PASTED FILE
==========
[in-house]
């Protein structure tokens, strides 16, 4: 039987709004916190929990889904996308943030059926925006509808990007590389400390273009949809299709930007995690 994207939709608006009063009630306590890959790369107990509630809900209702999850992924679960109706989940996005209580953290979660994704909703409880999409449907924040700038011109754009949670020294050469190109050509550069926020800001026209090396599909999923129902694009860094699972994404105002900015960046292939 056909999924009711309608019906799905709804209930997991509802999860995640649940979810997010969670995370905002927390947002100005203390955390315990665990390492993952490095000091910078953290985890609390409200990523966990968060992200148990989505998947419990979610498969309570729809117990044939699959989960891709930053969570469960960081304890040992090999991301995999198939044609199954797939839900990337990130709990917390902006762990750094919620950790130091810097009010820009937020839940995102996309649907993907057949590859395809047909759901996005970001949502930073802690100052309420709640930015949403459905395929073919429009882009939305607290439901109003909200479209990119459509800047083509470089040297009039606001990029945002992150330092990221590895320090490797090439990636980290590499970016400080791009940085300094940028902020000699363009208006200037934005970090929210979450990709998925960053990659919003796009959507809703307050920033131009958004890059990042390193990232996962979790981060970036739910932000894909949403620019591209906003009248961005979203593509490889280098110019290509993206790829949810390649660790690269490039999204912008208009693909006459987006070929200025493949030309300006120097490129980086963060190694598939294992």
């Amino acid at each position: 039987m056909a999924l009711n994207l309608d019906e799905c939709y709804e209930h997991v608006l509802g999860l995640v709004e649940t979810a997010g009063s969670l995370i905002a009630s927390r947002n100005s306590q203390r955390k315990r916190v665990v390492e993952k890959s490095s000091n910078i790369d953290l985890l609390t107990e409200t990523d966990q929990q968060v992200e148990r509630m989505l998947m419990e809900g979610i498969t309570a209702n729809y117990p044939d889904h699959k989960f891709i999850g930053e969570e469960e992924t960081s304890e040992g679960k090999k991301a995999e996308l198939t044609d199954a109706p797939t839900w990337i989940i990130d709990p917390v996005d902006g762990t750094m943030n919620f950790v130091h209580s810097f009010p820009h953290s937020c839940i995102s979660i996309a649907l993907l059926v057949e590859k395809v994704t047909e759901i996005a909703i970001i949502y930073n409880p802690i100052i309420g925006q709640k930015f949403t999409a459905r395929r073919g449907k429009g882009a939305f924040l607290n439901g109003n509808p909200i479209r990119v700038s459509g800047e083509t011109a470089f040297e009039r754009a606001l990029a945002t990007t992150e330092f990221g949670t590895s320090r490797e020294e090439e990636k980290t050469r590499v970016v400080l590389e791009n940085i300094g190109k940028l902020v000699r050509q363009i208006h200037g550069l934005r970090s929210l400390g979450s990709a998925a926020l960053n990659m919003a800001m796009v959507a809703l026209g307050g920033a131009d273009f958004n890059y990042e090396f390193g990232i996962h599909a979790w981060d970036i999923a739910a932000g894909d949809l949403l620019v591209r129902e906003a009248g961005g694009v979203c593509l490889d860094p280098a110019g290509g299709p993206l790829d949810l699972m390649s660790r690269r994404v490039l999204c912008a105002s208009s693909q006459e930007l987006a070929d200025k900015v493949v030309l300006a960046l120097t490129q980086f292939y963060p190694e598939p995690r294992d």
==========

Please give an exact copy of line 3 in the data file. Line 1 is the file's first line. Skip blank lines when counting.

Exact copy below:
């Amino acid at each position: 039987m056909a999924l009711n994207l309608d019906e799905c939709y709804e209930h997991v608006l509802g999860l995640v709004e649940t979810a997010g009063s969670l995370i905002a009630s927390r947002n100005s306590q203390r955390k315990r916190v665990v390492e993952k890959s490095s000091n910078i790369d953290l985890l609390t107990e409200t990523d966990q929990q968060v992200e148990r509630m989505l998947m419990e809900g979610i498969t309570a209702n729809y117990p044939d889904h699959k989960f891709i999850g930053e969570e469960e992924t960081s304890e040992g679960k090999k991301a995999e996308l198939t044609d199954a109706p797939t839900w990337i989940i990130d709990p917390v996005d902006g762990t750094m943030n919620f950790v130091h209580s810097f009010p820009h953290s937020c839940i995102s979660i996309a649907l993907l059926v057949e590859k395809v994704t047909e759901i996005a909703i970001i949502y930073n409880p802690i100052i309420g925006q709640k930015f949403t999409a459905r395929r073919g449907k429009g882009a939305f924040l607290n439901g109003n509808p909200i479209r990119v700038s459509g800047e083509t011109a470089f040297e009039r754009a606001l990029a945002t990007t992150e330092f990221g949670t590895s320090r490797e020294e090439e990636k980290t050469r590499v970016v400080l590389e791009n940085i300094g190109k940028l902020v000699r050509q363009i208006h200037g550069l934005r970090s929210l400390g979450s990709a998925a926020l960053n990659m919003a800001m796009v959507a809703l026209g307050g920033a131009d273009f958004n890059y990042e090396f390193g990232i996962h599909a979790w981060d970036i999923a739910a932000g894909d949809l949403l620019v591209r129902e906003a009248g961005g694009v979203c593509l490889d860094p280098a110019g290509g299709p993206l790829d949810l699972m390649s660790r690269r994404v490039l999204c912008a105002s208009s693909q006459e930007l987006a070929d200025k900015v493949v030309l300006a960046l120097t490129q980086f292939y963060p190694e598939p995690r294992d």